The changing landscape of app development
With 70% of all eCommerce transactions occurring on mobile devices, mobile is no longer a marketing channel that a company can afford to ignore.
The cost of developing separate apps for Android and iOS devices has always made mobile development an expensive proposition.
However, recent innovations mean that the scales are now tipping the other way, with the cost of ownership decreasing amidst massively increased use of mobile apps as a primary purchasing medium for so many goods and services.
The ideal for any company is to have one provider, app and process for each app platform - web, desktop and mobile. Up until now, this wasn’t possible - early attempts at cross-platform app development have been somewhat experimental and faltering, but the latest versions of cross platform app development tools have changed the playing field.
It’s now possible, using Google’s innovative Flutter tookit, to write one codebase for web, desktop and mobile apps. This massively decreases development time - by up to 50% - and also means that your provider is supporting one single codebase for all your applications.
One codebase for web, desktop and mobile apps
Introduced in 2017, Flutter was originally designed to bridge the gap of separate Android and iOS app development, but has since evolved to serve web and desktop apps as well.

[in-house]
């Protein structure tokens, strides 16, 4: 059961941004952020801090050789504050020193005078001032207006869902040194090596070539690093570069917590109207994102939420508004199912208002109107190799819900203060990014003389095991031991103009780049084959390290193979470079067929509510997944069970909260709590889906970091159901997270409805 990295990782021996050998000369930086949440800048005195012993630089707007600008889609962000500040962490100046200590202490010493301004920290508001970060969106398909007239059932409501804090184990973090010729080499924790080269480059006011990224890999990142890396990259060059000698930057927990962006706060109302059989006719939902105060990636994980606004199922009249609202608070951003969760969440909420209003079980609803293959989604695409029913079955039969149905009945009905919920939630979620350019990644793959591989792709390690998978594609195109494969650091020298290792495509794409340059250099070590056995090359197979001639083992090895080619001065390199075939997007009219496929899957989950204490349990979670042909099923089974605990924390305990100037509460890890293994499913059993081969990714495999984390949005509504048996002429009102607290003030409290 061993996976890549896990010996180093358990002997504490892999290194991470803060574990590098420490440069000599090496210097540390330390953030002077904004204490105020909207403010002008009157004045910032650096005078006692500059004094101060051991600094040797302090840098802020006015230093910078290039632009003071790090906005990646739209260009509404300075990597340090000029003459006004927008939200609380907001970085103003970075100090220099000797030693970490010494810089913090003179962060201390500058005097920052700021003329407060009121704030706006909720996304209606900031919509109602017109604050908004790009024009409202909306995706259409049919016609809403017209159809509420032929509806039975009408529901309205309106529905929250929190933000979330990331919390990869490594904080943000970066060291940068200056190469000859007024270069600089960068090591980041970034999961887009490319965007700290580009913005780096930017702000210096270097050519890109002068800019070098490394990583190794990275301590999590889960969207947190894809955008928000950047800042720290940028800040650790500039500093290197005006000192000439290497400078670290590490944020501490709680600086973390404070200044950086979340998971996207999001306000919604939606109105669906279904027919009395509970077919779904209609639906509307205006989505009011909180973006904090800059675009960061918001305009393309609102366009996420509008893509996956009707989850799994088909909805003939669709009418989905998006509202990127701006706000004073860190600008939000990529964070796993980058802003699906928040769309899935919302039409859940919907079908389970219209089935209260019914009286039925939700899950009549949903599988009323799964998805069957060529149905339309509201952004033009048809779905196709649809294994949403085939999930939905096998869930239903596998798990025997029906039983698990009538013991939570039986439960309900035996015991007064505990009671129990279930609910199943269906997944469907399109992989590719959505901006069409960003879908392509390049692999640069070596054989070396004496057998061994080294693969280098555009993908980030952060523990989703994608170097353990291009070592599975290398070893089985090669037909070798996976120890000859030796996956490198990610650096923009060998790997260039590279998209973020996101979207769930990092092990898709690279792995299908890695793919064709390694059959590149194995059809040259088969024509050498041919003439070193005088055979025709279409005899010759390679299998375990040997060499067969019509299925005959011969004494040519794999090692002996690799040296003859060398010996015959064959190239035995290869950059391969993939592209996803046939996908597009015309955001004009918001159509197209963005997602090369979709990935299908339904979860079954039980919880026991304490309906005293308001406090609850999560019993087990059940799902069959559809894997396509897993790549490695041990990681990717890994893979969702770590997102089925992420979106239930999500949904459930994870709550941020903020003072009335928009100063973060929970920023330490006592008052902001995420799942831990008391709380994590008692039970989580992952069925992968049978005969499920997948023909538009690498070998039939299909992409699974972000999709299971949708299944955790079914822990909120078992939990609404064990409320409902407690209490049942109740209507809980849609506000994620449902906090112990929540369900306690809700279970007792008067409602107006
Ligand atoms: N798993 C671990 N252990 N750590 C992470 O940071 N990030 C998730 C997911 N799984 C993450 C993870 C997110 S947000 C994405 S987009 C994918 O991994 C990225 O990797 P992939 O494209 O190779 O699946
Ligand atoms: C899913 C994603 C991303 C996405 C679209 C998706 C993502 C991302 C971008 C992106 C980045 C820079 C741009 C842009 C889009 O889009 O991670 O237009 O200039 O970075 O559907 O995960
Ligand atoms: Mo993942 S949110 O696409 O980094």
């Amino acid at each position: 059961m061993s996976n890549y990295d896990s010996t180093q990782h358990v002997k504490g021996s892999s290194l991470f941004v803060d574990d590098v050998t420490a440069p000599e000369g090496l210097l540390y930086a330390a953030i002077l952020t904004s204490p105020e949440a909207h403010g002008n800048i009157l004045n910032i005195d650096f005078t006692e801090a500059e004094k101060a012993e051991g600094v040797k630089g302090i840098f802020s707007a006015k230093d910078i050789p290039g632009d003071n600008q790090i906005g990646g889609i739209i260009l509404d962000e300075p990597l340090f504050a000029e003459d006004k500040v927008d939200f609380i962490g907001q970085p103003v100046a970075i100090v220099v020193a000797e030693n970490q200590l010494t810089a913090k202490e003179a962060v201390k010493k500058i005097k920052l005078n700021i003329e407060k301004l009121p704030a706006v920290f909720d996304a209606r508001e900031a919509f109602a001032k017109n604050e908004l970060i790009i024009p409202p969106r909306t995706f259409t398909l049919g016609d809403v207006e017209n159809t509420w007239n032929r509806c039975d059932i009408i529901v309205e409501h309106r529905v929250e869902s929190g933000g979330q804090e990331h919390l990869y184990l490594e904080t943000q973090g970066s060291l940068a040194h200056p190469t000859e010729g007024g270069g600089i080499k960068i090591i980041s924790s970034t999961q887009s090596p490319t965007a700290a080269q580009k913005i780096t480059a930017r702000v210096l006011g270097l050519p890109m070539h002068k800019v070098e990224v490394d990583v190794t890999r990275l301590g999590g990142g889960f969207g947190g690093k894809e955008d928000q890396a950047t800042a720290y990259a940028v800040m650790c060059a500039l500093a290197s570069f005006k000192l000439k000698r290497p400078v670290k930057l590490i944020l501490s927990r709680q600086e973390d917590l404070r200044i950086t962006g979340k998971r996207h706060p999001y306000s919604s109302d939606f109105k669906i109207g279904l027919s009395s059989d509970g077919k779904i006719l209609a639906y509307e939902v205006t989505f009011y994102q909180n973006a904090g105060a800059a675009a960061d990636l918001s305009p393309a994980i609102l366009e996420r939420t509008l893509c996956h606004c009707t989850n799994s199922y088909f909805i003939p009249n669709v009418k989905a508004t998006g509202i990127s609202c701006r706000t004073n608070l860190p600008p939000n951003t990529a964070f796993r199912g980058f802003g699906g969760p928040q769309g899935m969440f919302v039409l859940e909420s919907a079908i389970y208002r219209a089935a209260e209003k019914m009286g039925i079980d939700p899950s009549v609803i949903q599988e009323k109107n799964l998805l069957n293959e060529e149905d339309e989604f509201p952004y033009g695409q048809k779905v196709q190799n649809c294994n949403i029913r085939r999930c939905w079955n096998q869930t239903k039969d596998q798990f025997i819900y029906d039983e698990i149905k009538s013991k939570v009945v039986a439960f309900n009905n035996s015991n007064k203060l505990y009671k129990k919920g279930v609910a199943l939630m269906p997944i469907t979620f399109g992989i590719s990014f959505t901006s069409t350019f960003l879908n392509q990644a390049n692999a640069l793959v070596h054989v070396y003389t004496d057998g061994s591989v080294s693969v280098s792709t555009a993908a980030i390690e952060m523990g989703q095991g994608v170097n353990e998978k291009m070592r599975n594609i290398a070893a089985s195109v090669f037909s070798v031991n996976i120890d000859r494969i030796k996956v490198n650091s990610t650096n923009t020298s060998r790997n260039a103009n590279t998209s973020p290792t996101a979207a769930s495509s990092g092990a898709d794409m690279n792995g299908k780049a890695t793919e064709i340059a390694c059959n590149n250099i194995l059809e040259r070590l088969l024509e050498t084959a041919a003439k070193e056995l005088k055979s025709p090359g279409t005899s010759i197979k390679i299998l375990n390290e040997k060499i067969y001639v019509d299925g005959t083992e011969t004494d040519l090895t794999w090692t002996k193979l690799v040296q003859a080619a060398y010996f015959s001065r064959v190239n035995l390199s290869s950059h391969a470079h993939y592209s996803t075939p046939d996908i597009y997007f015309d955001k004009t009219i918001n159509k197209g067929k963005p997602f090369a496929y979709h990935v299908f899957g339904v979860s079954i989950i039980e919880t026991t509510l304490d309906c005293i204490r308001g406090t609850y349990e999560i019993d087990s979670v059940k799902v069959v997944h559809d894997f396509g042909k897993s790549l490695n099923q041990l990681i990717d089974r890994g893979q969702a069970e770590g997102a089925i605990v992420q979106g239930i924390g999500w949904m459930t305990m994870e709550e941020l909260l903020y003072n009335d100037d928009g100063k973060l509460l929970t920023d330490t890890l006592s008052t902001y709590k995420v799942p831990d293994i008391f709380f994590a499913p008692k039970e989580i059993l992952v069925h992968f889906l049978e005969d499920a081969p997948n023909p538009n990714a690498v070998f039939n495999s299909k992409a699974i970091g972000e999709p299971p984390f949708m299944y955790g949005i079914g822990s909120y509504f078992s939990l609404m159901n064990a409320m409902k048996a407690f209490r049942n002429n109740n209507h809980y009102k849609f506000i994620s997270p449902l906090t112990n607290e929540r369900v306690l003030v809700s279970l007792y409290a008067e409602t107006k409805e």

Flutter is also quick and easy to write, based on a language called Dart. It has the fastest time to market of any development framework, and also uses a game-like graphics rendering engine and produces extremely attractive products.
You can read more about our expertise in Flutter app development here.
Is Flutter ‘The next big thing?’
The development community appears to think so, with massive support and adoption of Flutter. Developers like simple, well-documented, well-supported application frameworks. Google has gone the extra mile to make sure that Flutter is attractive to developers and as a result, has become incredibly popular.
Over half a million apps have been written with it since 2018, and there are rumours that Samsung will abandon Android this year in favour of an operating system called Fuchsia, which uses Flutter as its core.
Whilst the rumours of the imminent death of native development may be exaggerated, it’s becoming increasingly unusual to develop new apps using anything other than cross-platform frameworks. There are still use cases for native development but these revolve mainly around specific hardware integrations or the use of platform-specific functionality.
What was once an expensive proposition, mobile app development is now becoming much more affordable. The future of mobile app development also ties in with web and desktop development, with Google making overtures to dominate the app development environment in the near future.
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If you’d like to discuss the benefits of cross-platform app development with our experts then please feel free to get in touch. We’re a friendly team, enthusiastic about technology, business and startups and we’ll be happy to chat.